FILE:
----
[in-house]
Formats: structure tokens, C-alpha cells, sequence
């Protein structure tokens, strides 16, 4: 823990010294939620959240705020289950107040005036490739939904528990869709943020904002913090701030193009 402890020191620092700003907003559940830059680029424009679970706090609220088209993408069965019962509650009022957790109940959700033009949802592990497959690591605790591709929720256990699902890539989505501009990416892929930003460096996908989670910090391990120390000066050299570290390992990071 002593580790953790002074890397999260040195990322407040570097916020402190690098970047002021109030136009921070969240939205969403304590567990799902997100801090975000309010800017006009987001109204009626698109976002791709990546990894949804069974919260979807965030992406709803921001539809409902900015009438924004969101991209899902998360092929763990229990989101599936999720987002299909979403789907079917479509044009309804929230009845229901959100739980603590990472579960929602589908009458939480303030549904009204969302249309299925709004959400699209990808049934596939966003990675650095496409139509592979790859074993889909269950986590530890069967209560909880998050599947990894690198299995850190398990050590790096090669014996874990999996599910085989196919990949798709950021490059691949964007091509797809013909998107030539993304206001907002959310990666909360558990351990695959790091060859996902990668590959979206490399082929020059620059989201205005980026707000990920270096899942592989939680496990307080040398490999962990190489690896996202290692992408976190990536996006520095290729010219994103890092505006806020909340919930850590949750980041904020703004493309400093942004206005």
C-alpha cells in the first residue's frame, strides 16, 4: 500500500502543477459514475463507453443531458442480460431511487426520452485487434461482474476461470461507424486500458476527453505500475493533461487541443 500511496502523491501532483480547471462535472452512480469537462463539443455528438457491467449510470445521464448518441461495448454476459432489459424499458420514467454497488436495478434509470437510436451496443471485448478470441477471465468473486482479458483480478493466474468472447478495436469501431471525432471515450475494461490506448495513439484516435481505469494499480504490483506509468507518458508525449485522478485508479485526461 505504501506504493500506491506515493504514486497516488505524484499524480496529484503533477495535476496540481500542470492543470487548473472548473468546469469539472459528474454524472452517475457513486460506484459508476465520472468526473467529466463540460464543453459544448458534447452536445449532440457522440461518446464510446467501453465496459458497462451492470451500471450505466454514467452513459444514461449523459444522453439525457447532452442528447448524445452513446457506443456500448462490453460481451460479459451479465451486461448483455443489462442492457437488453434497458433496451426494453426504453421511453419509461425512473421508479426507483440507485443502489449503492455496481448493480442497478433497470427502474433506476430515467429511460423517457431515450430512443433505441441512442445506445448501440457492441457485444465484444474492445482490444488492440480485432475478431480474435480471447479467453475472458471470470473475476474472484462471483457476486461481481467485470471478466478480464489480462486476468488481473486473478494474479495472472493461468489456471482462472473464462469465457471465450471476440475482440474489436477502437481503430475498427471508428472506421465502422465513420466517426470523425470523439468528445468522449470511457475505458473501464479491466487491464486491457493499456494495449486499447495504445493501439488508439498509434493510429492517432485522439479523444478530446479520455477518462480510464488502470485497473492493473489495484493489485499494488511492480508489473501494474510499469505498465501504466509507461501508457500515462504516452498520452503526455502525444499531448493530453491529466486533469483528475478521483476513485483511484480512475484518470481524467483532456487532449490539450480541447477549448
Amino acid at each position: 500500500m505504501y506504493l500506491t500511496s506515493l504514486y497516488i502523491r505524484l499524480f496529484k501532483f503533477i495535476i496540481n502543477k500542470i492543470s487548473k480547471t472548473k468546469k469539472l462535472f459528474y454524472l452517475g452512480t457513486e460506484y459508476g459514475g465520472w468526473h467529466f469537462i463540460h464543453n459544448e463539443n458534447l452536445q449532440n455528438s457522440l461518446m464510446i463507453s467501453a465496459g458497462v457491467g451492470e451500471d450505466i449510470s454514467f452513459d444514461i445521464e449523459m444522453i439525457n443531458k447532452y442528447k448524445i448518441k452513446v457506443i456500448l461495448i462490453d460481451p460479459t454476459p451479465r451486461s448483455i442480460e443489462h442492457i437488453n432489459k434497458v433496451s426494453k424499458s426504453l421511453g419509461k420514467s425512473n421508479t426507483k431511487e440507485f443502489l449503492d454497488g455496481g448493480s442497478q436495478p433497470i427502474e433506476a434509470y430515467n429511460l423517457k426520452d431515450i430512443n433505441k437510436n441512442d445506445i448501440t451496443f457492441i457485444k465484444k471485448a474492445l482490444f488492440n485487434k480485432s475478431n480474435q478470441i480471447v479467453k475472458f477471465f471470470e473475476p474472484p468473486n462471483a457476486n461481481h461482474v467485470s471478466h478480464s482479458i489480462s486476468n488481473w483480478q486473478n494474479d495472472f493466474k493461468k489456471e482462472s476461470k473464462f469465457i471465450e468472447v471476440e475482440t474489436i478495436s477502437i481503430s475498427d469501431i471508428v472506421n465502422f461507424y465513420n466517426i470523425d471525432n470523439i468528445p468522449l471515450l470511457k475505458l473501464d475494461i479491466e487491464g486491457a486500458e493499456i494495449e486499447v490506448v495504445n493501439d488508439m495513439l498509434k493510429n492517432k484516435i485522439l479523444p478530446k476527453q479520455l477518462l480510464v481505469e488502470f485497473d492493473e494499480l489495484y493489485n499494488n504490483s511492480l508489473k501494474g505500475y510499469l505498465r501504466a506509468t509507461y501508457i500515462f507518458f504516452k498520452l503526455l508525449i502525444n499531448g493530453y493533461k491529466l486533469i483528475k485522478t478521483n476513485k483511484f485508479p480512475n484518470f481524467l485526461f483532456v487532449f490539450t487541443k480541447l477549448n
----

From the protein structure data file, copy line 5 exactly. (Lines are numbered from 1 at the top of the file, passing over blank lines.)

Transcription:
Amino acid at each position: 500500500m505504501y506504493l500506491t500511496s506515493l504514486y497516488i502523491r505524484l499524480f496529484k501532483f503533477i495535476i496540481n502543477k500542470i492543470s487548473k480547471t472548473k468546469k469539472l462535472f459528474y454524472l452517475g452512480t457513486e460506484y459508476g459514475g465520472w468526473h467529466f469537462i463540460h464543453n459544448e463539443n458534447l452536445q449532440n455528438s457522440l461518446m464510446i463507453s467501453a465496459g458497462v457491467g451492470e451500471d450505466i449510470s454514467f452513459d444514461i445521464e449523459m444522453i439525457n443531458k447532452y442528447k448524445i448518441k452513446v457506443i456500448l461495448i462490453d460481451p460479459t454476459p451479465r451486461s448483455i442480460e443489462h442492457i437488453n432489459k434497458v433496451s426494453k424499458s426504453l421511453g419509461k420514467s425512473n421508479t426507483k431511487e440507485f443502489l449503492d454497488g455496481g448493480s442497478q436495478p433497470i427502474e433506476a434509470y430515467n429511460l423517457k426520452d431515450i430512443n433505441k437510436n441512442d445506445i448501440t451496443f457492441i457485444k465484444k471485448a474492445l482490444f488492440n485487434k480485432s475478431n480474435q478470441i480471447v479467453k475472458f477471465f471470470e473475476p474472484p468473486n462471483a457476486n461481481h461482474v467485470s471478466h478480464s482479458i489480462s486476468n488481473w483480478q486473478n494474479d495472472f493466474k493461468k489456471e482462472s476461470k473464462f469465457i471465450e468472447v471476440e475482440t474489436i478495436s477502437i481503430s475498427d469501431i471508428v472506421n465502422f461507424y465513420n466517426i470523425d471525432n470523439i468528445p468522449l471515450l470511457k475505458l473501464d475494461i479491466e487491464g486491457a486500458e493499456i494495449e486499447v490506448v495504445n493501439d488508439m495513439l498509434k493510429n492517432k484516435i485522439l479523444p478530446k476527453q479520455l477518462l480510464v481505469e488502470f485497473d492493473e494499480l489495484y493489485n499494488n504490483s511492480l508489473k501494474g505500475y510499469l505498465r501504466a506509468t509507461y501508457i500515462f507518458f504516452k498520452l503526455l508525449i502525444n499531448g493530453y493533461k491529466l486533469i483528475k485522478t478521483n476513485k483511484f485508479p480512475n484518470f481524467l485526461f483532456v487532449f490539450t487541443k480541447l477549448n